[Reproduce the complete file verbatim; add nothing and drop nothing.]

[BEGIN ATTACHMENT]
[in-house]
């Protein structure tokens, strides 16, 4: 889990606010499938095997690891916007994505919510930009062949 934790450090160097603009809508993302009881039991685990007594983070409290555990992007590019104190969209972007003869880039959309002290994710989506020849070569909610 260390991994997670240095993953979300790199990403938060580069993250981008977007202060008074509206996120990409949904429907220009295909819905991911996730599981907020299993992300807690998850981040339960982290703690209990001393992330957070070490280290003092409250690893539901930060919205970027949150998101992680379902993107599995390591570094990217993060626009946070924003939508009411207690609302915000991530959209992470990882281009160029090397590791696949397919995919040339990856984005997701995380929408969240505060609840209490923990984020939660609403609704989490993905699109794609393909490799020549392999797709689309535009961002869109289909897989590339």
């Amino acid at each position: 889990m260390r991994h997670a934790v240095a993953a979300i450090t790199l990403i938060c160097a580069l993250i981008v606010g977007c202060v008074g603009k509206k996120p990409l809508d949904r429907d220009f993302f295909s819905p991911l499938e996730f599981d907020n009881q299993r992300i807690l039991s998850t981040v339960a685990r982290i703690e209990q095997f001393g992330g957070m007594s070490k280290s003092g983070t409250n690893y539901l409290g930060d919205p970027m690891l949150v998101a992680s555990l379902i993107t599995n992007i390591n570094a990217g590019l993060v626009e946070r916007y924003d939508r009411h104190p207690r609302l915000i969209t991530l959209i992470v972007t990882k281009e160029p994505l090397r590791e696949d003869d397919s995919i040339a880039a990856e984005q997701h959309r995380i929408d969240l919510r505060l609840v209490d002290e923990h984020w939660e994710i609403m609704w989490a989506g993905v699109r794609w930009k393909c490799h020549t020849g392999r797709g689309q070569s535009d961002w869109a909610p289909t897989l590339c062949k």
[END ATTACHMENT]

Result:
[in-house]
């Protein structure tokens, strides 16, 4: 889990606010499938095997690891916007994505919510930009062949 934790450090160097603009809508993302009881039991685990007594983070409290555990992007590019104190969209972007003869880039959309002290994710989506020849070569909610 260390991994997670240095993953979300790199990403938060580069993250981008977007202060008074509206996120990409949904429907220009295909819905991911996730599981907020299993992300807690998850981040339960982290703690209990001393992330957070070490280290003092409250690893539901930060919205970027949150998101992680379902993107599995390591570094990217993060626009946070924003939508009411207690609302915000991530959209992470990882281009160029090397590791696949397919995919040339990856984005997701995380929408969240505060609840209490923990984020939660609403609704989490993905699109794609393909490799020549392999797709689309535009961002869109289909897989590339």
């Amino acid at each position: 889990m260390r991994h997670a934790v240095a993953a979300i450090t790199l990403i938060c160097a580069l993250i981008v606010g977007c202060v008074g603009k509206k996120p990409l809508d949904r429907d220009f993302f295909s819905p991911l499938e996730f599981d907020n009881q299993r992300i807690l039991s998850t981040v339960a685990r982290i703690e209990q095997f001393g992330g957070m007594s070490k280290s003092g983070t409250n690893y539901l409290g930060d919205p970027m690891l949150v998101a992680s555990l379902i993107t599995n992007i390591n570094a990217g590019l993060v626009e946070r916007y924003d939508r009411h104190p207690r609302l915000i969209t991530l959209i992470v972007t990882k281009e160029p994505l090397r590791e696949d003869d397919s995919i040339a880039a990856e984005q997701h959309r995380i929408d969240l919510r505060l609840v209490d002290e923990h984020w939660e994710i609403m609704w989490a989506g993905v699109r794609w930009k393909c490799h020549t020849g392999r797709g689309q070569s535009d961002w869109a909610p289909t897989l590339c062949k």